School holiday fun

school-holiday-activitiesIn Victoria, Australia, we are currently commencing a fortnight break for Spring school holidays. I have found that parents generally fall into 3 groups – love the time with their kids, enjoy the time with their kids but are so thankfully when they are back at school, and those who don’t look forward to trying to keep their kids occupied over the school holidays.

I am with my kids 99% of the time as I home school and generally I really love being with them. I also love the school holidays for my sake as it is a time when I can catch up on housework, dejunking, planning for the next term etc. I also like it to be a time of fun for the whole family. Sometimes, I need to intentionally plan ‘times of fun’ otherwise we can focus too much on the work needed doing and not the fun.

When our kids were younger, I used to draw up a list of activities I wanted my kids to do over the holidays and assign points to them (between 5-20 points depending on how long they would take and how much I wanted them to do that activity). This ranged from reading a book, older child reading to younger sibling, playing a board game, cooking, chore, reciting times tables etc. The kids kept track of the points by colouring in a chart. When they reached 200 points, they were then able to choose a new book or toy worth about $10. My kids loved doing this to get the reward and I found that they would always start the day off with getting at least 50 points. By the time we returned to school work, they had usually learnt a lot during that time so there was no time needed to be spent on recapping stuff they had already supposedly learnt.

This holidays, I have planned something new. Basically I have put a number of post-it notes on a sheet of cardboard and written activities on each one. Then as we complete that activity, we mark it off/take off the post-it note. Thus, whenever I hear “What can I do?” – I can point to the post-it note cardboard. It also means that there are some exciting things to look forward to and plan our time rather than let it be wasted in too much television viewing.

My list has included:

  • Do a physical activity as a family
  • Have a DVD night
  • Play a board game
  • Read a new book
  • Create something
  • Cook something new
  • Mum-Princess date, Mum-Matey date, Dad-Princess date, Dad-Matey date, Mum-Dad date
  • Walk along the beach
  • Dinner with another family
  • Random act of kindness for each family member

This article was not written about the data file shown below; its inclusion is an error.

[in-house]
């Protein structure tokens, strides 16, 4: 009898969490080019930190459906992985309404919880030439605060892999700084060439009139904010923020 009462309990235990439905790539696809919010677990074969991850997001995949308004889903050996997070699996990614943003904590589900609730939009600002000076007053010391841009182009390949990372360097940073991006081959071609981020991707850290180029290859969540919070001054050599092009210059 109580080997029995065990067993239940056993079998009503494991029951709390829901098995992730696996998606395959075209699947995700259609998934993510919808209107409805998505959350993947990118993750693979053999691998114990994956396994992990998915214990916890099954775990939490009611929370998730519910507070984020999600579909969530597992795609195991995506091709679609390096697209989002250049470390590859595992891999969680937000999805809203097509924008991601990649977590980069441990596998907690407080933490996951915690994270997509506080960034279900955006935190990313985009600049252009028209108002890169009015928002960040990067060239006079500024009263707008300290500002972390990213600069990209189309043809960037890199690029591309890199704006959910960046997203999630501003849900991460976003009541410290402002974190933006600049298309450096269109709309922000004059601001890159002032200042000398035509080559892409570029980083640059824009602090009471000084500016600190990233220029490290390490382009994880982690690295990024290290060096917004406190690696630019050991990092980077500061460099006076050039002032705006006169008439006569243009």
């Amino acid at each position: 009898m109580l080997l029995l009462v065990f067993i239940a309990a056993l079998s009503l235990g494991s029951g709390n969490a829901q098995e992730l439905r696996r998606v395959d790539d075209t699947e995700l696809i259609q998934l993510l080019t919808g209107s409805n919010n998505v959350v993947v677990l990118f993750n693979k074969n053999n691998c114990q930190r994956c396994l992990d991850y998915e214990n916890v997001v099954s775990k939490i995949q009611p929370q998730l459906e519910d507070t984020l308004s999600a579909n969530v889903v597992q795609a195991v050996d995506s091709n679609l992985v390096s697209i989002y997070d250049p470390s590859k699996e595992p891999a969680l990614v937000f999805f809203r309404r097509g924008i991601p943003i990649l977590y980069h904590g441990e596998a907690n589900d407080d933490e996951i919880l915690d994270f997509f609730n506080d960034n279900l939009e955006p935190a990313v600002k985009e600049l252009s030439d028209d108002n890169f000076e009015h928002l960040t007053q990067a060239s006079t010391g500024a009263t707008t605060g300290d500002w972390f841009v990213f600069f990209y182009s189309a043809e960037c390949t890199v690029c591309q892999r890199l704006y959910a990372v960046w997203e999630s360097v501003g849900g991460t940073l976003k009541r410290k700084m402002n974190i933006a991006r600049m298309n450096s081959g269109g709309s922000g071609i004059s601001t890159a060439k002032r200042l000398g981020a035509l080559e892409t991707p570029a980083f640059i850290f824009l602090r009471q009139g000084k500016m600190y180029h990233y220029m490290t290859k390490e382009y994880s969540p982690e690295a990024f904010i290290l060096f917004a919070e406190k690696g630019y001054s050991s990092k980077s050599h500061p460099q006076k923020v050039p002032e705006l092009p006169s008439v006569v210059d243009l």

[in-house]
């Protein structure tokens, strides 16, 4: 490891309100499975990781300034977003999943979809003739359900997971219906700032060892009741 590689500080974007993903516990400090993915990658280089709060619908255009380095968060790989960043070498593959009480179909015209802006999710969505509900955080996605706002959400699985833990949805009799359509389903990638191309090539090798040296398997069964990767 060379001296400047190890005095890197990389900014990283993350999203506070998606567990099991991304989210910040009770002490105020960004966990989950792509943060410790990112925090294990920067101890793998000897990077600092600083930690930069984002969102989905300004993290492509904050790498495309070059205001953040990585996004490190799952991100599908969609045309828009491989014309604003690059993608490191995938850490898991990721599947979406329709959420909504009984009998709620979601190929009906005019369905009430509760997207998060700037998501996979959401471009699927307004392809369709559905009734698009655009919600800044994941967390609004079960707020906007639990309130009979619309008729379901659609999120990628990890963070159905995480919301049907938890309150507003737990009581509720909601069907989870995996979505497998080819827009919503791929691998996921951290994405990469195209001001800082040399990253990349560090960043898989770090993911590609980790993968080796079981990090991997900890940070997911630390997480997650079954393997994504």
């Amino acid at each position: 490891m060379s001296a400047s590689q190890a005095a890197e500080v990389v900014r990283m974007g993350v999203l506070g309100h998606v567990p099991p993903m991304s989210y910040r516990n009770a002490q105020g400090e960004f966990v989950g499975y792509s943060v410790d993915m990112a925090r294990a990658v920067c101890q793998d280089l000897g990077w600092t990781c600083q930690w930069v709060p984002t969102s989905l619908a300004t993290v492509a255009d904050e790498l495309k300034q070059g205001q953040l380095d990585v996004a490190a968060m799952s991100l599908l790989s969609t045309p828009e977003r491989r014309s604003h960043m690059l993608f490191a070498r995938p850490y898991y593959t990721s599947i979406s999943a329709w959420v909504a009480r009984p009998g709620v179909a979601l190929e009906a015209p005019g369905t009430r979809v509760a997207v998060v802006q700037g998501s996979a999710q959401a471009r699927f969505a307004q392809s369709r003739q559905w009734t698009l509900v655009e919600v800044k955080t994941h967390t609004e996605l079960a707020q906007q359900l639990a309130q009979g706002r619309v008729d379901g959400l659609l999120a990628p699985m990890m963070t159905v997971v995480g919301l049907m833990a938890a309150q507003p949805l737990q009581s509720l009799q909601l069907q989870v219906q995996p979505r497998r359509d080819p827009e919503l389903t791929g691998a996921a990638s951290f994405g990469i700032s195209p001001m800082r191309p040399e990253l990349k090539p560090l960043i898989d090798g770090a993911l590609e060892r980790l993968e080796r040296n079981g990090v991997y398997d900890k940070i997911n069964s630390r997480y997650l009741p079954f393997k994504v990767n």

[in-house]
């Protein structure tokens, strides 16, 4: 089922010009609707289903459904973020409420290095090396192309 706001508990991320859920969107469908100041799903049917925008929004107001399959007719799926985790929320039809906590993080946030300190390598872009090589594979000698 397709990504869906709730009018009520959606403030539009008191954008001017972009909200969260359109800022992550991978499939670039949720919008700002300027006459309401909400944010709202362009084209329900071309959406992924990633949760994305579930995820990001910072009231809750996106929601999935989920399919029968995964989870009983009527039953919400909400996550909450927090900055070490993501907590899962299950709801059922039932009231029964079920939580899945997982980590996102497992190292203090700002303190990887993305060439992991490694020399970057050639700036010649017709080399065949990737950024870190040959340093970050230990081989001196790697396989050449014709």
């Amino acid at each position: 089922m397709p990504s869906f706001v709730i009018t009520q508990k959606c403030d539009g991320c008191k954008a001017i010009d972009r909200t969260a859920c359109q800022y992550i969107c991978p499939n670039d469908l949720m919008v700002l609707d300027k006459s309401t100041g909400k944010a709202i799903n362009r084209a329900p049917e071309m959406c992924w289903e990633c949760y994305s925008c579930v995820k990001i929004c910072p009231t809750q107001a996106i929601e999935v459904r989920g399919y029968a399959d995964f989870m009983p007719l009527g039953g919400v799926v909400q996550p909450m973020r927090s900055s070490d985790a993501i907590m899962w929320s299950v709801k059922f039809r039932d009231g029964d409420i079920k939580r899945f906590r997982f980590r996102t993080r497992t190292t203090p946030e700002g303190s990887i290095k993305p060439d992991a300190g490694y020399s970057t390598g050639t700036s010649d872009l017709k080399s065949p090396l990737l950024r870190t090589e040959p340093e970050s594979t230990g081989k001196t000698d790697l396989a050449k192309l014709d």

• Help a stranger
  • Swim at PARC (local swimming pool)
  • Visit somewhere new
  • Clean out the carport
  • Clean out the kitchen cupboards
  • Have chocolate fondue
  • Creative time with God as a family
  • Bike ride
  • Shopping for water bottle and accessories for Princess’ bike
  • Play a card game
  • Plan our family calendar for the next 6 months
  • Plan our Christmas gifts for others
  • Hand our socks and jackets for ‘2 Pairs Each’.
  • Catch up with …. (certain people and families are listed)

It will be interesting to see how it pans out. What are you looking at doing with your family?

4 thoughts on “School holiday fun

  1. Ellen

    Also, how do you. Break your too-big television in the middle of the house without hubby noticing? I guess that’s where the cardboard with the list should go!! How successful did you find this system over the holidays?

    Reply
    • Jane Post author

      The system worked well in some ways but I didn’t really use it as there wasn’t the need. After the first day, I only looked it at another twice. The kids never commented that there were bored at all though and at the end of the holidays, I realised that we had ‘achieved’ most of the things but in a more relaxed manner. We also were quite busy with other activities as well such as both kids swimming in a 24 hour megaswim and a full day out at learning to play baseball, a couple of birthday parties, a friend loaning us a new board game unexpectedly, numerous families visiting us etc. Thus, they really didn’t have time to be bored. I have a friend, though, who received this blog post the first morning of school holidays when she was just about to pull out her hair over kids squabbling etc. She sat down and made up a beautiful few sheets in different categories – things to do by yourself, things to do for family members, things to do for others etc. It looked beautiful and worked a treat. She said it worked really well for her family. As to the television issue, it can be hard to tackle if hubby isn’t on the same page as you. We have strict television rules which became very lax during winter and we had to tighten them again. Now it is a treat to watch television together, not a daily reward. Now hubby is tighter than me in regard to television but I can remember the days when I had to go out during the day time and left the kids with hubby and I would come back and they were watching television (last year it tended to be movies for history lessons!!).

      Reply
  2. Ellen

    Thanks for that feedback! Really helps with managing expectations. I can imagine they weren’t bored if you have been training kids in managing their time well, and your own!

    Reply

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